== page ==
Stumpy Makes a Return

I took some time off work yesterday and today. I had some things around the house that needed doing. The fireplace, for one, needed painting. The original coating was faded and buffed and rust spots were appearing. Some sandpaper, mineral turpentine, a paint brush and a tin of pot-belly black high temp paint solved that problem.

Now the house smells like turps, but that’s not the point. The point is that I knuckled down, got the job done, the fireplace looks a treat and I’m ready for winter.

I also needed to replace a strip of quad in the bathroom because it got left out during the renovations. Some stain, some gloss, cut it to size, stuck it on the wall, job done. And the lawn needed mowing – got that out of the way. Oh, the doorbell dinger needed to be replaced – done. The winder in the bedroom is failing – turns out I can’t fix that without replacing the box, so I’ll have to leave that to another day (and someone else).

So where does that leave me? It leaves me with some time to actually do what I want to do, which is finish off the sequel to Tedrick Gritswell. That’s right, folks, our favourite little spud from Borobo Reef is back in business and he’ll soon be peeking out from a bookshelf near you!

The Second Draft is complete. I’ve put my poor little printer through its paces (took a while to get the drivers and get it working) and it dutifully churned out 100 odd pages of words for me to read through and correct. Now I’ve got to go get another red pen. I kind of killed my last one. Time for a trip to Officeworks. After that, more editing and corrections and then onto the final.

In the meantime, I’m having a break. I’ve got to get onto the front cover, after all. I had decided this time around to do the cover first, but that idea got lost along with everything else that came at me this year, but don’t you worry, I’ll get out the tablet, crack open my Corel Draw and reacquaint myself with just how to apply a virtual paint to a virtual canvas.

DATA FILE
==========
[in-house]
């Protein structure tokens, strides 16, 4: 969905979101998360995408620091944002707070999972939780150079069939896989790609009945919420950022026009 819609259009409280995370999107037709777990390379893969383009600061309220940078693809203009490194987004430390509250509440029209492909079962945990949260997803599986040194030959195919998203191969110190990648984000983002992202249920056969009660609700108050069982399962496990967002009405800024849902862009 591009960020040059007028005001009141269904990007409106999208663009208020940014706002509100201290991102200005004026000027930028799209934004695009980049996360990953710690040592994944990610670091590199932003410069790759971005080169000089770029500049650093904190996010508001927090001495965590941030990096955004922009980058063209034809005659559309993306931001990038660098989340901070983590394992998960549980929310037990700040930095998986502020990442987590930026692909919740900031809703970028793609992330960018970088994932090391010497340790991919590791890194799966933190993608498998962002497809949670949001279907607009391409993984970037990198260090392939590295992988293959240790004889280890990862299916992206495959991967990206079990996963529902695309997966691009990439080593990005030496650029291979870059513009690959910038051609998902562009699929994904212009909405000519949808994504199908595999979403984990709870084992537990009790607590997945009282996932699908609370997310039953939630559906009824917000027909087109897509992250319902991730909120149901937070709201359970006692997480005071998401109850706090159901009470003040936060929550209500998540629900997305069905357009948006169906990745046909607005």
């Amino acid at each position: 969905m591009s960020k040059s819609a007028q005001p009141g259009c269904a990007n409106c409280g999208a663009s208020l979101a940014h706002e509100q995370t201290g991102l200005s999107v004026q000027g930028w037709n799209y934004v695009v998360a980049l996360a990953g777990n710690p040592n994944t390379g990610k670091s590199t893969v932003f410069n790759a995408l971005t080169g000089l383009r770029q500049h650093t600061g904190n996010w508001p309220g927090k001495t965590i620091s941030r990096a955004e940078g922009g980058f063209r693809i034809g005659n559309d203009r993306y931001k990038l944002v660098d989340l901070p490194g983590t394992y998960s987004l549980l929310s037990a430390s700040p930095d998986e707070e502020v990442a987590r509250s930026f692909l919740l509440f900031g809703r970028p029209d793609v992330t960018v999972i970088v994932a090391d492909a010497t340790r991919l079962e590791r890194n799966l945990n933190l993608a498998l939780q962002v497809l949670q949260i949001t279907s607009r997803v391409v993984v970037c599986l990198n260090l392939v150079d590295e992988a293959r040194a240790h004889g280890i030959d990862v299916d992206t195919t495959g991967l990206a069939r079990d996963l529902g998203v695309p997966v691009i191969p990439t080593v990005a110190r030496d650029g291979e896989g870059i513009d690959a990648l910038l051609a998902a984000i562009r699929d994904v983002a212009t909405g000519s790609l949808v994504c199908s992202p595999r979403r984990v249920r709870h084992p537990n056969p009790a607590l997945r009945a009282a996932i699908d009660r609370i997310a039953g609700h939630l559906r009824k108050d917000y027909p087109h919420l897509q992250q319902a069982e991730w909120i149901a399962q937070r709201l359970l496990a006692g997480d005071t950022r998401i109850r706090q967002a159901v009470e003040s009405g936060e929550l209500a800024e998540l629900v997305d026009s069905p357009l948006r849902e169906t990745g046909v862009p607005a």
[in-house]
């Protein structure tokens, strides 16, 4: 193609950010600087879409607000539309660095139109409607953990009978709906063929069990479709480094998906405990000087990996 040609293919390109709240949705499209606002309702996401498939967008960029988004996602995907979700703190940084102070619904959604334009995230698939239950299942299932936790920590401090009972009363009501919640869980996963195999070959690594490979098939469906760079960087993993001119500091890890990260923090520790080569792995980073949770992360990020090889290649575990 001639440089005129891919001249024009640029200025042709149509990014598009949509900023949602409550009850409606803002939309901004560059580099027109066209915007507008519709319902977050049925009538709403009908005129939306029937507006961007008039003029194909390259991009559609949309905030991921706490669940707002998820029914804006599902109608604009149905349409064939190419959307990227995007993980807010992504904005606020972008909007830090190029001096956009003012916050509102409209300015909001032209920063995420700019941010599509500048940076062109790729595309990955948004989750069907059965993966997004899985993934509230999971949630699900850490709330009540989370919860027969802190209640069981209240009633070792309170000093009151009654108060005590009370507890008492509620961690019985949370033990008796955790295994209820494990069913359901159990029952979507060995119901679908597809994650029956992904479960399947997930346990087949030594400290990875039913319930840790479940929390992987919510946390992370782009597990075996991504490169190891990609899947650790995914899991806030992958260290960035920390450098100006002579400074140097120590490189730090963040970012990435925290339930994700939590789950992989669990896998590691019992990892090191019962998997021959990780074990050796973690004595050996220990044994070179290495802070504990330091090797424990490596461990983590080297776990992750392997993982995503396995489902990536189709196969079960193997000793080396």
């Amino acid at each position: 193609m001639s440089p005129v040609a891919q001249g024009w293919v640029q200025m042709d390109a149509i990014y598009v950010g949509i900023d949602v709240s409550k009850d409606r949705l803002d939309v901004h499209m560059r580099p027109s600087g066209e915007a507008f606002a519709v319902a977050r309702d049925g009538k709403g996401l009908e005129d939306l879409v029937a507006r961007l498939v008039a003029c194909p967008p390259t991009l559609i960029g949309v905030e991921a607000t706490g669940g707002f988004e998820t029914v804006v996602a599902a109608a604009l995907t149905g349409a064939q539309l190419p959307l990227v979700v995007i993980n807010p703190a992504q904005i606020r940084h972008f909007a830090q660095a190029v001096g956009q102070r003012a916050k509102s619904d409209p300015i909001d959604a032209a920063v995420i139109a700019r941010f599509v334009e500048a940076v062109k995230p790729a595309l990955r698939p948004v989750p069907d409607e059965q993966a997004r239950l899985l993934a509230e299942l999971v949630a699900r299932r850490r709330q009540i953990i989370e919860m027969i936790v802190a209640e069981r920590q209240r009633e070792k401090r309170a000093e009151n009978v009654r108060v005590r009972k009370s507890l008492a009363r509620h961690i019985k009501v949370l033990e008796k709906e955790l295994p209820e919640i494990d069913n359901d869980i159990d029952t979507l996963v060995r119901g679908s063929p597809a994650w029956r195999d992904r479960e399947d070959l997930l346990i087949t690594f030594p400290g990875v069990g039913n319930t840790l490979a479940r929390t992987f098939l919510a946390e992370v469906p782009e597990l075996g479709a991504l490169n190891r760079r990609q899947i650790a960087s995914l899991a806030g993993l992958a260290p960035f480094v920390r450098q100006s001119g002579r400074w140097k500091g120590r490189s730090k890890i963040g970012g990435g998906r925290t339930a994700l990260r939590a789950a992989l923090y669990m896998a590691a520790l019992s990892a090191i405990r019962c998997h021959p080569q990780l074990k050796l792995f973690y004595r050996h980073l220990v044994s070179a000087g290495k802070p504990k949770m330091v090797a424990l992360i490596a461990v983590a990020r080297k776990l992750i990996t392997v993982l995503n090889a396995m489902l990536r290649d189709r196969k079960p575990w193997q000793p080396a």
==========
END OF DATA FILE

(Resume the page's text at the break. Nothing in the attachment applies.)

What’s More Important?

When I was a kid, when the world extended as far as my house and school, when the only people who exist were my family and friends, it was easy to make decisions. As I got older and my world expanded and time weighed down upon me, as conditions altered and people came in and out of my life, priorities necessarily changed.

Things that were hard become easy and vice versa. When problem A was no longer baying for my attention, I had more time to focus my energies on problem B. Or C. Or D…

Constant reassessment of what’s more important, and urgent, is a factor of life. Keeps us on our toes, makes us more adaptable to the winds of change. Sometimes I keep prioritising things lower down than they deserve because I want to artificially increase the priority of other things in order to reach a goal.

For example, health. As a young fella, I took an able body and the ability to walk up stairs for granted. I could eat hamburgers, drink up-sized milkshakes, and sample super-hot peppers and not worry about the consequences. I could take the stairs, or not. I could walk, or not. I had the choices before me and, therefore, had no need to prioritise keeping in shape.

Then bones start clicking. Muscles start hurting. Tight skin becomes flabby. The time invested away from health, and into other activities, started to tell. Things become harder than they should be. I struggled to get up, to keep up. Add a little boy into the mix and it only got worse.

So what’s more important? Family? Work? Leisure? Community? Hobbies? Sanity? Or is it ‘Health’? Ask me about ten years ago and I would have put Health somewhere near the end. Ask me today, and I can safely say I’ll put it up near the top of the pile. Why the shift?

Last year I had a problem in my neck and shoulder. I had a tingling sensation in my fingers. My arm just wasn’t working. I couldn’t lift myself off the ground. That’s bad. I went to an osteopath and she helped lay it all out for me.

It’s actually quite simple – I can’t help with anything if I’m not alive and, to almost the same extent, I can’t help effectively if I’m not well.

How about that? I used to consider focusing on myself a selfish act, something that could only be realised once everyone else was satisfied which, let’s face it, is not going to happen. Now I see, and it has taken a long time, let me tell you, and a lot of introspection, that by neglecting my health I’m also neglecting my family, my career and my community, not to mention my own interests.

In short, over the past year, I’ve been spending a lot more of my time exercising and eating better and that means time for writing, craft, videos and blog posts. Cardio, weights, boxing, running, that kind of thing and I’m feeling a lot better. Like, a LOT. That said, I’ve regained strength in my shoulder and arm, so I’m looking to ease back on exercising and resume some of my other tasks.

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